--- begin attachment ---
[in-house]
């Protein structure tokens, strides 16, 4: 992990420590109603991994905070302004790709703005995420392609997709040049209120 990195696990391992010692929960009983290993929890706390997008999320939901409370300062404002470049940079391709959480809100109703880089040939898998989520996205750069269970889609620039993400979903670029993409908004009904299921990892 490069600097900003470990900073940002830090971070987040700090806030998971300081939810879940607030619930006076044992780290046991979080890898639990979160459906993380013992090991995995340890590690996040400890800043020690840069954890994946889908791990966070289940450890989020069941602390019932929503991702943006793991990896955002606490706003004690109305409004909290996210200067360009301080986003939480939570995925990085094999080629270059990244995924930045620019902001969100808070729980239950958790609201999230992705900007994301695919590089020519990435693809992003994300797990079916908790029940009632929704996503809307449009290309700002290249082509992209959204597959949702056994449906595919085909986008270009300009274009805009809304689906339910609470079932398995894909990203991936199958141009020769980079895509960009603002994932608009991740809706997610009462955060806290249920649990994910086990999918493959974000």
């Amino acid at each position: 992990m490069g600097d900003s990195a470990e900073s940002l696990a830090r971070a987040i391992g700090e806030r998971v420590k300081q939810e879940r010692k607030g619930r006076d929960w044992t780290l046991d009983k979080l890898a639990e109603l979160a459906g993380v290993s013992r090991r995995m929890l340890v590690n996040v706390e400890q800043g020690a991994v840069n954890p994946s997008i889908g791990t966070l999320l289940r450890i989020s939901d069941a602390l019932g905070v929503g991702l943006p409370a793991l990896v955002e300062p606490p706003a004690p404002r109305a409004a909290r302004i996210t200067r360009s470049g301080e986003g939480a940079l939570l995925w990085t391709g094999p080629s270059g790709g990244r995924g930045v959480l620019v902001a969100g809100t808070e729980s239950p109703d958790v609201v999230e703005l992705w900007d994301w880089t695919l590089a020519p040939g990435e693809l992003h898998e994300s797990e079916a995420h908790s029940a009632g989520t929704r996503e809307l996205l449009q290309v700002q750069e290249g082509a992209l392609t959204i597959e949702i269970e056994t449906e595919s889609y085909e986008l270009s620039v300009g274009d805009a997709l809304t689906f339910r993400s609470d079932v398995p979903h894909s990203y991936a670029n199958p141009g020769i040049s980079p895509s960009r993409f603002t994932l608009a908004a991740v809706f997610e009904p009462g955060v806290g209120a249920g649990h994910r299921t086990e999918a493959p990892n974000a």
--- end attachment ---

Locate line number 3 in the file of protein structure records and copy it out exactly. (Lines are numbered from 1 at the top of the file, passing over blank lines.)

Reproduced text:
């Amino acid at each position: 992990m490069g600097d900003s990195a470990e900073s940002l696990a830090r971070a987040i391992g700090e806030r998971v420590k300081q939810e879940r010692k607030g619930r006076d929960w044992t780290l046991d009983k979080l890898a639990e109603l979160a459906g993380v290993s013992r090991r995995m929890l340890v590690n996040v706390e400890q800043g020690a991994v840069n954890p994946s997008i889908g791990t966070l999320l289940r450890i989020s939901d069941a602390l019932g905070v929503g991702l943006p409370a793991l990896v955002e300062p606490p706003a004690p404002r109305a409004a909290r302004i996210t200067r360009s470049g301080e986003g939480a940079l939570l995925w990085t391709g094999p080629s270059g790709g990244r995924g930045v959480l620019v902001a969100g809100t808070e729980s239950p109703d958790v609201v999230e703005l992705w900007d994301w880089t695919l590089a020519p040939g990435e693809l992003h898998e994300s797990e079916a995420h908790s029940a009632g989520t929704r996503e809307l996205l449009q290309v700002q750069e290249g082509a992209l392609t959204i597959e949702i269970e056994t449906e595919s889609y085909e986008l270009s620039v300009g274009d805009a997709l809304t689906f339910r993400s609470d079932v398995p979903h894909s990203y991936a670029n199958p141009g020769i040049s980079p895509s960009r993409f603002t994932l608009a908004a991740v809706f997610e009904p009462g955060v806290g209120a249920g649990h994910r299921t086990e999918a493959p990892n974000a």